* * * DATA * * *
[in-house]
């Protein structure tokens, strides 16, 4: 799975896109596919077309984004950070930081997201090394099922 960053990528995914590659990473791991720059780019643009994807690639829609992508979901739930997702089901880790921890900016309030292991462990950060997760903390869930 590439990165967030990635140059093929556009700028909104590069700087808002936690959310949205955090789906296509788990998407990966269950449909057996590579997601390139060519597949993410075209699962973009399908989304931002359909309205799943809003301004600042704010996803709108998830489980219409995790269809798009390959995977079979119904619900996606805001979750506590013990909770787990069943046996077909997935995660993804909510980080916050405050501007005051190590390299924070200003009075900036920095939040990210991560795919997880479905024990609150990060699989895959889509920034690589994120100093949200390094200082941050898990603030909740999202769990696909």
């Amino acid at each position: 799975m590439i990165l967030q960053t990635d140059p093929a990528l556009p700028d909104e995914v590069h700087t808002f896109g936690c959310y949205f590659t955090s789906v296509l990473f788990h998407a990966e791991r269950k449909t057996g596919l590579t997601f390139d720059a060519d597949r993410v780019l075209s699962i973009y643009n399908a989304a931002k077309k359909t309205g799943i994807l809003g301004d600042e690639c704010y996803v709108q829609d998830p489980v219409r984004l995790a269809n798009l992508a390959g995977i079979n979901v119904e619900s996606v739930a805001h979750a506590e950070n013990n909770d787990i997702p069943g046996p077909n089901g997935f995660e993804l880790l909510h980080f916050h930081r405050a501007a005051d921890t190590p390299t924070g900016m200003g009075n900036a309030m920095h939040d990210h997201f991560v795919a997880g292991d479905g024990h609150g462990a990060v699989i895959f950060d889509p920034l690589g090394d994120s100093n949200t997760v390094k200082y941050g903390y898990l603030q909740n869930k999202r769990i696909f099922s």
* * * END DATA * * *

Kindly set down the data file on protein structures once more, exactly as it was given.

[in-house]
């Protein structure tokens, strides 16, 4: 799975896109596919077309984004950070930081997201090394099922 960053990528995914590659990473791991720059780019643009994807690639829609992508979901739930997702089901880790921890900016309030292991462990950060997760903390869930 590439990165967030990635140059093929556009700028909104590069700087808002936690959310949205955090789906296509788990998407990966269950449909057996590579997601390139060519597949993410075209699962973009399908989304931002359909309205799943809003301004600042704010996803709108998830489980219409995790269809798009390959995977079979119904619900996606805001979750506590013990909770787990069943046996077909997935995660993804909510980080916050405050501007005051190590390299924070200003009075900036920095939040990210991560795919997880479905024990609150990060699989895959889509920034690589994120100093949200390094200082941050898990603030909740999202769990696909």
């Amino acid at each position: 799975m590439i990165l967030q960053t990635d140059p093929a990528l556009p700028d909104e995914v590069h700087t808002f896109g936690c959310y949205f590659t955090s789906v296509l990473f788990h998407a990966e791991r269950k449909t057996g596919l590579t997601f390139d720059a060519d597949r993410v780019l075209s699962i973009y643009n399908a989304a931002k077309k359909t309205g799943i994807l809003g301004d600042e690639c704010y996803v709108q829609d998830p489980v219409r984004l995790a269809n798009l992508a390959g995977i079979n979901v119904e619900s996606v739930a805001h979750a506590e950070n013990n909770d787990i997702p069943g046996p077909n089901g997935f995660e993804l880790l909510h980080f916050h930081r405050a501007a005051d921890t190590p390299t924070g900016m200003g009075n900036a309030m920095h939040d990210h997201f991560v795919a997880g292991d479905g024990h609150g462990a990060v699989i895959f950060d889509p920034l690589g090394d994120s100093n949200t997760v390094k200082y941050g903390y898990l603030q909740n869930k999202r769990i696909f099922s």